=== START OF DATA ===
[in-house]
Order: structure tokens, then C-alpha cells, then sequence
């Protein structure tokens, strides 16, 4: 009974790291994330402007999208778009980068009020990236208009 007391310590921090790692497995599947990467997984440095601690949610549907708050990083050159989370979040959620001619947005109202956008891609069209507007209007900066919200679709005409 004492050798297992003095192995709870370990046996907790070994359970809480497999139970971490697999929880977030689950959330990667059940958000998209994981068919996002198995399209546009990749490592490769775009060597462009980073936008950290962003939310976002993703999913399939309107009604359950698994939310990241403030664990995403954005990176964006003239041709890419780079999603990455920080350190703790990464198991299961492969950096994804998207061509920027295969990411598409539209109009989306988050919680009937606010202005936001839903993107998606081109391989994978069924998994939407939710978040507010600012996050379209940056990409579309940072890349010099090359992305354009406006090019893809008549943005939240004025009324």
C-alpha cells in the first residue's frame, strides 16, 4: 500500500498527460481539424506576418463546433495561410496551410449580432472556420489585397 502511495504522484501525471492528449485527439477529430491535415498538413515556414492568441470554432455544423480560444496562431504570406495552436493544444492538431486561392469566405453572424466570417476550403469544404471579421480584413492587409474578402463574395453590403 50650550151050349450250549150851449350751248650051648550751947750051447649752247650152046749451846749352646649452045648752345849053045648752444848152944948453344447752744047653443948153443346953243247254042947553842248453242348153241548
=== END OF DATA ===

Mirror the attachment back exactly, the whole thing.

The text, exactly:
[in-house]
Order: structure tokens, then C-alpha cells, then sequence
């Protein structure tokens, strides 16, 4: 009974790291994330402007999208778009980068009020990236208009 007391310590921090790692497995599947990467997984440095601690949610549907708050990083050159989370979040959620001619947005109202956008891609069209507007209007900066919200679709005409 004492050798297992003095192995709870370990046996907790070994359970809480497999139970971490697999929880977030689950959330990667059940958000998209994981068919996002198995399209546009990749490592490769775009060597462009980073936008950290962003939310976002993703999913399939309107009604359950698994939310990241403030664990995403954005990176964006003239041709890419780079999603990455920080350190703790990464198991299961492969950096994804998207061509920027295969990411598409539209109009989306988050919680009937606010202005936001839903993107998606081109391989994978069924998994939407939710978040507010600012996050379209940056990409579309940072890349010099090359992305354009406006090019893809008549943005939240004025009324």
C-alpha cells in the first residue's frame, strides 16, 4: 500500500498527460481539424506576418463546433495561410496551410449580432472556420489585397 502511495504522484501525471492528449485527439477529430491535415498538413515556414492568441470554432455544423480560444496562431504570406495552436493544444492538431486561392469566405453572424466570417476550403469544404471579421480584413492587409474578402463574395453590403 50650550151050349450250549150851449350751248650051648550751947750051447649752247650152046749451846749352646649452045648752345849053045648752444848152944948453344447752744047653443948153443346953243247254042947553842248453242348153241548